Even though Congress has the tools to rein in this presidential takeover of foreign policy-making, it has failed to do so. After the 9/11 terrorist attacks, Congress passed a resolution known as the Authorisation for Use of Military Force (AUMF), which has allowed presidents to freely conduct the War on Terror around the world. In effect, Congress relinquished its own constitutional responsibility to declare war in apparent perpetuity.

The partisanship in Congress has also given presidents an excuse to side-step the treaty ratification process, which requires two-thirds of the votes in the Senate, increasingly by signing executive agreements to commit the United States to major international agreements. But such agreements can easily be revoked by succeeding presidents. Trump unilaterally withdrew from the Paris climate accord, which former president Barack Obama had entered with an executive agreement. Trump is now threatening to trigger an American pull-out from the Iran nuclear deal, which the Obama administration entered with a variation of an executive agreement. Trump has to regularly certify Iranian compliance of the deal, as required by Congress, and to waive US nuclear-related sanctions under the deal’s terms. The next deadline for waiver is 12 May. If Trump does not waive the sanctions, America will effectively withdraw from the deal.

Thus, without congressional approval to enter or revoke international agreements, America’s international commitments will be visibly fickle.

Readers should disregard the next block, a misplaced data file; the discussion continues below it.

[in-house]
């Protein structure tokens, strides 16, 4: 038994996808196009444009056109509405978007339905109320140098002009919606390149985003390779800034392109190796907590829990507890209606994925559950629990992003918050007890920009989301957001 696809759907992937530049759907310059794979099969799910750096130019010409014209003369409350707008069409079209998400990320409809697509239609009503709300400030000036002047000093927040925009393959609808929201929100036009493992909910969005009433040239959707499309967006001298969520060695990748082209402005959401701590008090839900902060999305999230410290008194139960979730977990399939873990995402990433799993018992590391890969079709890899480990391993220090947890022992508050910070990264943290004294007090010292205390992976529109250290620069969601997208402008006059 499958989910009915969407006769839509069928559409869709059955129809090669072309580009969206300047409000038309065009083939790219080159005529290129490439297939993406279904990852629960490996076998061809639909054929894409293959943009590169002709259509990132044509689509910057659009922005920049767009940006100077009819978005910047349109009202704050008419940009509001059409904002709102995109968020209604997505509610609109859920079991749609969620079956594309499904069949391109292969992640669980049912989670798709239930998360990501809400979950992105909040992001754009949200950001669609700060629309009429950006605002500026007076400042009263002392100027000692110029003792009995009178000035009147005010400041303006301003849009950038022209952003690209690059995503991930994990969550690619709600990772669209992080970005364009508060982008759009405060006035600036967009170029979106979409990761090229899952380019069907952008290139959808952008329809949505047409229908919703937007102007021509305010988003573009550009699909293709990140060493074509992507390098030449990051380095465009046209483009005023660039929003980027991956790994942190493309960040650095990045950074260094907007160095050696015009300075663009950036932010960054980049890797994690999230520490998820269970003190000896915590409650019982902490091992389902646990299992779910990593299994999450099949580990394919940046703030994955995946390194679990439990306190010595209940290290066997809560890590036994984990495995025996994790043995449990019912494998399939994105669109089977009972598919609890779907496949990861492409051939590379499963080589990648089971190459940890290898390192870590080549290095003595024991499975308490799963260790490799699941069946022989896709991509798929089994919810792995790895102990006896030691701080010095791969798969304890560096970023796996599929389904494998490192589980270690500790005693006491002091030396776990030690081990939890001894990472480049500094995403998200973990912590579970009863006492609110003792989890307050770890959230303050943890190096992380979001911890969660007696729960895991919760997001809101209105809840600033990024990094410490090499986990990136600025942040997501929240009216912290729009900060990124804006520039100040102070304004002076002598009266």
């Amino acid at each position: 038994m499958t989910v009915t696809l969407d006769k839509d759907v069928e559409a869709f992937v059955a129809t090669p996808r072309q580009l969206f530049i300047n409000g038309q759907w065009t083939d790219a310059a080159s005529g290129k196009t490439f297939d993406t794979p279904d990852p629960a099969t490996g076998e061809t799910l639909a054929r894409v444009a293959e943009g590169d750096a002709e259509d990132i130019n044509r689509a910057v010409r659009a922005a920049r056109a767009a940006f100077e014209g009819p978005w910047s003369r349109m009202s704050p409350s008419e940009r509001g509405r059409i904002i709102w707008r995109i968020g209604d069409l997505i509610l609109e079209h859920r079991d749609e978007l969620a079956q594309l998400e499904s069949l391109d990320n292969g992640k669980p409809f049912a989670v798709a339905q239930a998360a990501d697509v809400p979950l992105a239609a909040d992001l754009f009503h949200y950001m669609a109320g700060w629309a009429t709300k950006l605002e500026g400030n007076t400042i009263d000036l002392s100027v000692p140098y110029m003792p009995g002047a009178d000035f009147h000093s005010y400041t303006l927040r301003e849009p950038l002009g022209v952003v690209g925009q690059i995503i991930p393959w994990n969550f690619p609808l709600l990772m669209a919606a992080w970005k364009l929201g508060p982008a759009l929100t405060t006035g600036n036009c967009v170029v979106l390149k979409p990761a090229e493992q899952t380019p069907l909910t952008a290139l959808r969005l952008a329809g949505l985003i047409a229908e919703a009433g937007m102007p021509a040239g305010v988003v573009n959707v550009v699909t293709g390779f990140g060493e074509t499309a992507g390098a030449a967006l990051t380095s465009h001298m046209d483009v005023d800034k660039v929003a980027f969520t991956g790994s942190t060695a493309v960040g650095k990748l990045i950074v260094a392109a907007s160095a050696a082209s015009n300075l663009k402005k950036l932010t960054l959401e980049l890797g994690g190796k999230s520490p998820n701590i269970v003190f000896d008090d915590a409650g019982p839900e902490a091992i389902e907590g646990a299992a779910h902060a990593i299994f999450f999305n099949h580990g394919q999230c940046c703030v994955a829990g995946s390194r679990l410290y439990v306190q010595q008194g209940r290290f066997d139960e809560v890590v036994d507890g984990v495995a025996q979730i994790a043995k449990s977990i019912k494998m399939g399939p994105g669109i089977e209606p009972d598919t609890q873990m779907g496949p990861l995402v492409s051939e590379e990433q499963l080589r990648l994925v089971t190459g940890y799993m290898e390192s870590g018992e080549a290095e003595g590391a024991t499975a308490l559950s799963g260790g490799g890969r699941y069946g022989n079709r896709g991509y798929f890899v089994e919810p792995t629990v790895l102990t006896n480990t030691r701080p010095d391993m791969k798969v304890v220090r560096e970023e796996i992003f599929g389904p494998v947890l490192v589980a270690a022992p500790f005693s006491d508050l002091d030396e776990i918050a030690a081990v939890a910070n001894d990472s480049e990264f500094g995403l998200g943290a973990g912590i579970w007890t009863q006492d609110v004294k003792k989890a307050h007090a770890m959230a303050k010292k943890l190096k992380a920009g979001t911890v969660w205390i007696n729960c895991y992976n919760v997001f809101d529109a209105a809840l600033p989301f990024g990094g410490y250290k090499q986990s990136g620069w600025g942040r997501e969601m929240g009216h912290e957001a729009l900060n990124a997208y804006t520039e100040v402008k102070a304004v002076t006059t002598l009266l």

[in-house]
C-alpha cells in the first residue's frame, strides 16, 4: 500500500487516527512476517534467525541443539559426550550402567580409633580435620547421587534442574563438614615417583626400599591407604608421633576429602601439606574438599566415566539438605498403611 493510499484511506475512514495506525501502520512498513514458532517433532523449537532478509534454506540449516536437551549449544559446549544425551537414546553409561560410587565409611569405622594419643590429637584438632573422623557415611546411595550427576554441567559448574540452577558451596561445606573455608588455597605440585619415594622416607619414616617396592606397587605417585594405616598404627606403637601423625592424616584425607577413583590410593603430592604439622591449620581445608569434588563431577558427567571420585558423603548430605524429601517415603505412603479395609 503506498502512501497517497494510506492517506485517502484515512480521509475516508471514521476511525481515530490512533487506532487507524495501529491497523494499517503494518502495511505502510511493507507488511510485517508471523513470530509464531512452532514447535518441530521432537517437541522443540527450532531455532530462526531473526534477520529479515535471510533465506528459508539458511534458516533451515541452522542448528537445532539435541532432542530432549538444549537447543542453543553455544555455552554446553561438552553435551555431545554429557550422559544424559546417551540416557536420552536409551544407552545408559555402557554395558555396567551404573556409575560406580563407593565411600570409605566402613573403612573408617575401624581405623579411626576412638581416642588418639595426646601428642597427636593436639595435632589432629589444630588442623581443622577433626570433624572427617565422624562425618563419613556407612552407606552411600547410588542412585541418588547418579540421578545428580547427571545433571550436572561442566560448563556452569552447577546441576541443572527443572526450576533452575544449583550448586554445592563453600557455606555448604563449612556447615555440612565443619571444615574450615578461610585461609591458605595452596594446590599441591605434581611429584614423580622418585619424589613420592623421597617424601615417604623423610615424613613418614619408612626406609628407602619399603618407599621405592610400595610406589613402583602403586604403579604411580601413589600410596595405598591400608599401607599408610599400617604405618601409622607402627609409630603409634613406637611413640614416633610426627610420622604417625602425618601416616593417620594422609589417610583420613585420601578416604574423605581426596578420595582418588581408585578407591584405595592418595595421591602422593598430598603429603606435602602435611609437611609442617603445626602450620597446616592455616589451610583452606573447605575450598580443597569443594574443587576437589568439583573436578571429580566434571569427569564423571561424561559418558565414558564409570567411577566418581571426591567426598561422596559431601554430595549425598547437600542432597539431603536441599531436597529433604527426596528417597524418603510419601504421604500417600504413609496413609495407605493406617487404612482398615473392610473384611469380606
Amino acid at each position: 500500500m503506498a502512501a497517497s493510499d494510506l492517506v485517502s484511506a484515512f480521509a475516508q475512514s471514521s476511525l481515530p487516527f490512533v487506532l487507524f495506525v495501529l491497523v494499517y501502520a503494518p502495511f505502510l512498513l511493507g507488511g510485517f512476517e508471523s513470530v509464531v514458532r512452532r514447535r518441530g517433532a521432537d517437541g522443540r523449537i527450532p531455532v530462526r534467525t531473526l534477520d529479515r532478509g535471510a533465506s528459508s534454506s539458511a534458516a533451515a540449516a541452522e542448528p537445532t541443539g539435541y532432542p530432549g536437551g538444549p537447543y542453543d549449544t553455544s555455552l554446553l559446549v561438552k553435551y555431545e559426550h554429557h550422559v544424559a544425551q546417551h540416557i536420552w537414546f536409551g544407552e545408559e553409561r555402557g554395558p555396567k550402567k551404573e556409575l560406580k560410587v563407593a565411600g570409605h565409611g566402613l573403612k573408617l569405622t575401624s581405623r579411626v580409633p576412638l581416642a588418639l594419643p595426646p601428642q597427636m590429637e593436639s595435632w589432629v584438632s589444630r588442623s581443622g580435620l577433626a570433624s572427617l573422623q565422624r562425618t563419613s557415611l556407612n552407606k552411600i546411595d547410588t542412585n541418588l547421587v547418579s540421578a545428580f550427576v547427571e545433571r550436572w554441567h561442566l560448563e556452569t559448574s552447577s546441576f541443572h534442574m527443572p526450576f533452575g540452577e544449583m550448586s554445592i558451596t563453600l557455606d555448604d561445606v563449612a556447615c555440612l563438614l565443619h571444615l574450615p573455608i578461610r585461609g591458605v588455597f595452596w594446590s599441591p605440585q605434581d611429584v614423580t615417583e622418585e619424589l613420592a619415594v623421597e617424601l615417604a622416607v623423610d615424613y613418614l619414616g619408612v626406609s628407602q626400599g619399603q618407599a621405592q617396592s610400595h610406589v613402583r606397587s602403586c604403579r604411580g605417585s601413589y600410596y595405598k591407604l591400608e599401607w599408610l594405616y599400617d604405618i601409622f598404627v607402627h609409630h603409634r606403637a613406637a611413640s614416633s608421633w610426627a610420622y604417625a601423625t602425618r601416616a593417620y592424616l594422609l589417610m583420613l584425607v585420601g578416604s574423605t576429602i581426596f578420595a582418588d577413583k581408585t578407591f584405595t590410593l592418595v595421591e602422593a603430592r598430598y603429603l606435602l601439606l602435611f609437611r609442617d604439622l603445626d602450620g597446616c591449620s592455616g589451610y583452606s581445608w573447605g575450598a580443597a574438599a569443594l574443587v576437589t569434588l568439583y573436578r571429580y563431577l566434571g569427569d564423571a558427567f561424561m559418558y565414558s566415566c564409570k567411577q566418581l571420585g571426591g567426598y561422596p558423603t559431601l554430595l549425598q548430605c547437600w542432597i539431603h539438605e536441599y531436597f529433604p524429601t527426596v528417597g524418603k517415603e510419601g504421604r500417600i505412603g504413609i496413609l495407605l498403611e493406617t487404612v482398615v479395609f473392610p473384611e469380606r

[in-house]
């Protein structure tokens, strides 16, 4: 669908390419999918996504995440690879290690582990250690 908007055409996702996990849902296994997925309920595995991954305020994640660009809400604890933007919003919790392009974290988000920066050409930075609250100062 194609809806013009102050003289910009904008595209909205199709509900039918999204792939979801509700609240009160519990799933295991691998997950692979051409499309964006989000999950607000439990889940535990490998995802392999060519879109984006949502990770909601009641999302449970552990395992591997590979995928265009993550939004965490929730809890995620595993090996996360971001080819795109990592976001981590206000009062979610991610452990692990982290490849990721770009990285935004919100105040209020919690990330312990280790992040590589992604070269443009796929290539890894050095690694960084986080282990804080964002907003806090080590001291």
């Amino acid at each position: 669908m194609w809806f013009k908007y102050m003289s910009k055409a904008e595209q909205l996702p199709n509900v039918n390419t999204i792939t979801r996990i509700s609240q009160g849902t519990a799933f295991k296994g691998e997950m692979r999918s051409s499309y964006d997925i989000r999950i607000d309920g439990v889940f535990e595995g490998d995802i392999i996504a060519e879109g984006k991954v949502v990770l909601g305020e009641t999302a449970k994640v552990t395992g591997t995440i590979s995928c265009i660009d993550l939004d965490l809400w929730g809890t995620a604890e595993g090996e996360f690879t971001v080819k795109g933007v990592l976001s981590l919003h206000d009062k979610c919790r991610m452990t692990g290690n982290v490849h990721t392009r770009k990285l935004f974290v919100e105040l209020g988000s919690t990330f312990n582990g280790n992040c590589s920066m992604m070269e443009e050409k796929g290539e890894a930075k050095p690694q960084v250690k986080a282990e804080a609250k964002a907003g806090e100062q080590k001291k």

Given Trump’s growing domestic legal and political troubles, especially regarding the Russia investigation, we can expect that he will use foreign policy issues to distract the public and change the narrative, as have other presidents before him. As long as the Republican party controls both houses of Congress and many Republicans are willing to go along with Trump opportunistically, it is unlikely that Congress will act to restrain him, allowing him to conduct an increasingly reckless foreign policy that could further destabilise volatile regions.

However, if Democrats win either or both houses of Congress later this year, which seems highly probable, they will have the opportunity to use their newly acquired power to check the administration’s foreign policy. They would need to work with Republicans to ensure that their efforts are not perceived as partisan, but as asserting congressional authority over foreign policy-making for the benefit of the country.

Using Congress’s power of the purse – the fact that Congress has to pass the budget for the federal government – as leverage, they should repeal the AUMF and require congressional approval whenever the president seeks to enter or leave major international agreements. They should also compel confirmation hearings for senior NSC staff, including the national security adviser.

This is a tall order, but by taking these steps Congress could ensure that democratic ideals, such as accountability, become an integral part of foreign policy-making. Doing so will not only make America and the world safer, it would help “de-imperialise” the American presidency, something long overdue.

Arslan Malik is a Fellow at the Institute for the Theory & Practice of International Relations at the College of William & Mary in Virginia. From 2012-2017, he worked at the US Department of State in Washington, DC, the last year of which he served as a political appointee.